At one time accused of abusing and neglecting hundreds of mentally disabled people by not providing food, medication, adequate housing, therapy or mental health care by U.S. federal officials, Puerto Rico, has reached an agreement with the U.S. ending a 12-year legal battle to improve the island's health system for the mentally disabled.

Puerto Rico has since agreed to make dozens of changes, including opening new treatment centers and hiring more employees, as a result of the more than 1,300 court orders issued during the lengthy litigation, Justice Secretary Guillermo Somoza said.

"This is the oldest case in the history of Puerto Rico," he said.

The island shuttered four of its six residential treatment centers and is seeking to relocate the last 18 patients from those centers to new community homes, Health Secretary Lorenzo Gonzalez said.

"There is still work to be done," he said.

Previously, Puerto Rico operated six treatment centers at which Gonzalez said patients were kept locked in rooms and forced to eat with their hands, among other violations.

The litigation that ended in October began in 1997 when the parent of a mentally disabled child submitted a complaint with the U.S. Department of Justice, which filed a civil rights lawsuit in April 1999 following a two-year investigation.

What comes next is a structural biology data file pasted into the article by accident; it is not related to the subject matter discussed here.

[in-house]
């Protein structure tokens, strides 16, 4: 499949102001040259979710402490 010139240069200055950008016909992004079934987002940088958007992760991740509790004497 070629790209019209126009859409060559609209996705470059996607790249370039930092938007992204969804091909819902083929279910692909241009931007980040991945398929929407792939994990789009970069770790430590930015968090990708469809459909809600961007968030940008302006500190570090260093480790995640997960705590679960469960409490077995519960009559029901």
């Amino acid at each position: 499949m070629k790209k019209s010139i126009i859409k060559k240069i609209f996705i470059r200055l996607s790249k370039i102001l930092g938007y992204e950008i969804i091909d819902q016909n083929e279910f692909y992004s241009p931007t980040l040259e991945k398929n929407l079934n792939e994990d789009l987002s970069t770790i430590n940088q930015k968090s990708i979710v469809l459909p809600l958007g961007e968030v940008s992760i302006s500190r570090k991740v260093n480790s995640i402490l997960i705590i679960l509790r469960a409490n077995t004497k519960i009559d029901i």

At the time, the island's health department had a $3 million budget with 300 employees.

Subsequently, the health department built 52 new community homes and now has a $40 million budget and more than 500 employees. The system serves more than 700 mentally disabled people.

In the next three years, a local judge will ensure that the remaining corrective actions will be taken, Somoza said.

"This is definitely a significant achievement," Gonzalez said. "It will improve the quality of life of a population that desperately needs it."

Gonzalez, however, lamented that the department has found only 64 of the 200 people who were on the waiting list for treatment.

"People left. They got tired," he said.

The announcement received cautious praise from Esther Caro, director of the Mayaguez Association of People with Impediments, one of the island's few private organizations that caters to the mentally disabled.

Her organization has worked with mentally disabled adults who have been enrolled in government programs, which cater mostly to parents who are unwilling or unable to care for their mentally disabled children.

"We are witnesses that the service being provided is poor, minimal and deficient," Caro said.

Neither Somoza nor Gonzalez answered repeated questions about whether any action had been taken against government employees accused of abuse and neglect.

Based on reporting by the Associated Press.

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